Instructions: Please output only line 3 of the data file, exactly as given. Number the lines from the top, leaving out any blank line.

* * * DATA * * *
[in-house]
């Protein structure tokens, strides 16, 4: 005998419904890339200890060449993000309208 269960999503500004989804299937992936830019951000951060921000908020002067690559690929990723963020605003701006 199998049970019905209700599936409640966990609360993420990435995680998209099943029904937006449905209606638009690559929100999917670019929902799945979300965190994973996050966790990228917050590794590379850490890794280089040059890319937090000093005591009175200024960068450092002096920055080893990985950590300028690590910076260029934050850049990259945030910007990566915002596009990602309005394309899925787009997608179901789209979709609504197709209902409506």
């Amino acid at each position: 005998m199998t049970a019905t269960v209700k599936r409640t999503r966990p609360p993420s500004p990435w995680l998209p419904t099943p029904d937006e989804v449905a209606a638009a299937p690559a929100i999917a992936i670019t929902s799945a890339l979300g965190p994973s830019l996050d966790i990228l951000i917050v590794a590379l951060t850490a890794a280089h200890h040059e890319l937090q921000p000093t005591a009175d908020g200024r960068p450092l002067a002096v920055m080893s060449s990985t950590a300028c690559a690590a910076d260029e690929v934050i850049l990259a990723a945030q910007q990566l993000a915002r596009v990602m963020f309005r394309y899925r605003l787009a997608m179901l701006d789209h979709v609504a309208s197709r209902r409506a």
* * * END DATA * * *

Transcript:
């Amino acid at each position: 005998m199998t049970a019905t269960v209700k599936r409640t999503r966990p609360p993420s500004p990435w995680l998209p419904t099943p029904d937006e989804v449905a209606a638009a299937p690559a929100i999917a992936i670019t929902s799945a890339l979300g965190p994973s830019l996050d966790i990228l951000i917050v590794a590379l951060t850490a890794a280089h200890h040059e890319l937090q921000p000093t005591a009175d908020g200024r960068p450092l002067a002096v920055m080893s060449s990985t950590a300028c690559a690590a910076d260029e690929v934050i850049l990259a990723a945030q910007q990566l993000a915002r596009v990602m963020f309005r394309y899925r605003l787009a997608m179901l701006d789209h979709v609504a309208s197709r209902r409506a």